It's supposed to be the most wonderful time of the year. Regardless of your employees' varied religious backgrounds and differing beliefs, everyone can agree the holiday season is a good time for reflection, self-assessment and (hopefully) celebration. Everyone has worked hard and many employers use the end of the calendar year as a time to recognize that hard work and dedication via bonuses, raises and oftentimes a holiday office party.
But not all holiday work parties are created equal.
Obviously, there are a lot of factors that determine what kind of holiday party you should throw for your employees. The first one that jumps to mind is the size of your company. It's much easier to throw a holiday bash for 15-20 people than several thousand employees. And, of course, the company's financial situation has to be taken into account. If you're on the verge of bankruptcy and barely hanging on as it is, breaking the bank for a holiday office party isn't the smartest idea. But assuming you're a small to mid-sized business and you've got the cash to spare, there are definite Dos and Don'ts when it comes to holiday parties.
DO know the make-up of your employees and take that into account when picking a venue. If your workforce is made up primarily of young professionals, don't be afraid to book something at a nightclub or popular restaurant. Vice-versa if you have older employees who would rather be treated to a nice dinner as opposed to an evening of dancing and drinking. Know your audience.
DON'T book the venue during mid-week just to save money. Parties are supposed to be fun. Fridays after work are fun, but Tuesdays are not. There's nothing fun about going to a work function and paying for a babysitter to stay out until 11 p.m. on a Tuesday, only to be at work at 9 a.m. the next morning. Sure it's cheaper mid-week, but unless you want morale sinking to an all-time low just as Santa is readying his sleigh, spring for a Friday night. It won't go unnoticed or unappreciated.
DO make sure to allow your employees "Plus 1" privileges. Workers are around each other all day, and a holiday party might be the only time they can meet each other's significant others. Putting faces with names and stories allows employees to bond and become more engaged.
DON'T make your employees pay to bring a guest. This is supposed to be a party that celebrates the hard work of your employees and thanks them. Most people will be emptying their wallets to buy presents for friends and family members, so forcing them to shell out even more money for a party that's supposed to be about giving back to them is truly bad form. If you commit to the party, then really commit to it. But don't ask the workers to subsidize their own suare.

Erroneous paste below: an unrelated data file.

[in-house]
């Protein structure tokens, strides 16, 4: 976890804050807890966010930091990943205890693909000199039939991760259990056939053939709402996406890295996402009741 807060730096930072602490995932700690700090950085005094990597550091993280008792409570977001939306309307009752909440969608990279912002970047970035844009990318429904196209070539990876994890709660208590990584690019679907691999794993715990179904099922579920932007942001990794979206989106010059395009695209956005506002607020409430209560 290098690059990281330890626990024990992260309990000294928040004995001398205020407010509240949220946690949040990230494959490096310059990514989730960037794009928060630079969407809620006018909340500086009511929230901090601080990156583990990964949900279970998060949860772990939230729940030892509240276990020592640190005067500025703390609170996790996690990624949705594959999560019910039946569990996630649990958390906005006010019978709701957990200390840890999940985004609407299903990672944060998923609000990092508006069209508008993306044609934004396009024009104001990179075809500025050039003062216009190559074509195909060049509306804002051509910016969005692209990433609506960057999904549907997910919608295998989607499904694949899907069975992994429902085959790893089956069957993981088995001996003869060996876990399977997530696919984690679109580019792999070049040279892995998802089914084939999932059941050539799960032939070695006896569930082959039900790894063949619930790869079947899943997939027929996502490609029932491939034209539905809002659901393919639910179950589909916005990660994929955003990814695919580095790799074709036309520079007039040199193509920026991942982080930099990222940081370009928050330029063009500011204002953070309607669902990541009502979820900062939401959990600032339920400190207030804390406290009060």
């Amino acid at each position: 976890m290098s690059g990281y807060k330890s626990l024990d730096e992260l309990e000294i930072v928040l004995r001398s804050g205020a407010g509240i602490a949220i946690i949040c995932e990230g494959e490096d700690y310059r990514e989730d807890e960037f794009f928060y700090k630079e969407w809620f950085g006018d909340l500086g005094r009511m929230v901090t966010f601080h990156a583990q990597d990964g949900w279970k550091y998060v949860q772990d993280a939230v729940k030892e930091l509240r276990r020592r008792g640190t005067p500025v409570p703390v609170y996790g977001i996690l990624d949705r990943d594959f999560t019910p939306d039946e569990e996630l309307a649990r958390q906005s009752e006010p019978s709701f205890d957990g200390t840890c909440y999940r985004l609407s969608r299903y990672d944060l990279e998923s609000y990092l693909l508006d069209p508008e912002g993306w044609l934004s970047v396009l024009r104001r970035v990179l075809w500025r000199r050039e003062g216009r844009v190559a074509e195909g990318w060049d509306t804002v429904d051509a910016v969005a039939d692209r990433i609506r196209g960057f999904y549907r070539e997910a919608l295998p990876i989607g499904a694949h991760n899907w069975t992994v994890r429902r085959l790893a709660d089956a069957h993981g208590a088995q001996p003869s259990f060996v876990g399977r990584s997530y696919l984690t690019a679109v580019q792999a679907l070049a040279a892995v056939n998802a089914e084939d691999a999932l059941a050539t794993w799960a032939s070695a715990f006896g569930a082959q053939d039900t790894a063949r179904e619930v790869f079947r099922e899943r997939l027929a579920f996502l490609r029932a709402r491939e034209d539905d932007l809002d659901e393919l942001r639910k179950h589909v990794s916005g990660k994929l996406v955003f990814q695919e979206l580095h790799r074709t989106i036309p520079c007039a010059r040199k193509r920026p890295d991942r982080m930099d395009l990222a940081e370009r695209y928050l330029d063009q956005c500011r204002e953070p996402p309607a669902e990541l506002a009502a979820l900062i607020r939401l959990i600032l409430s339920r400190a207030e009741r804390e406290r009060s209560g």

DO have the restaurant provide some alcohol. Open bar is appreciated, but not necessary. If you're having the party on the premises, check with your legal department or a lawyer about your responsibilities if alcohol is provided. And while the booze shouldn't be the focal point of the night, think about how many memorable holiday party stories you have that don't involve alcohol.
DON'T let people employees drive home while intoxicated. While you can only do so much to make sure everyone has a designated driver, there are other options. If it's a small company gathering perhaps you can spring for taxis for those who can't drive themselves home. Or try partnering exclusively with a local cab company and negotiate so that the company is subsidizing half of each fare. Either way your employees will definitely appreciate you going the extra mile.
DO make sure you have some music and atmosphere available. Dinner is nice, but it's also boring. But if you have some music and a few drinks, people will eventually begin to loosen up. After all, this is about having fun and showing appreciation.
DON'T skimp on the food. Nothing sours the mood like a subpar meal. Again, go big or go home.
DO take lots of pictures and either create a collage you hang up at work, or use an online picture service to post all the photos and give everyone the link to it. A great party can raise spirits and photographic reminders of the good time can go a long way.
DON'T get caught in a picture mid-funky chicken. You might never live it down.
Basically if you're not prepared to do a holiday party the right way, don't bother. Because the only thing worse than not having a party is for your employees to attend one by shelling out their own money for guests, eating mediocre food, sitting there bored wondering why they even bothered to RSVP "yes" in the first place. Sure there are additional costs with a really great holiday party that you won't immediately recover. But happy employees are more engaged, engaged employees are more productive and productive employees keep filling the company coffers.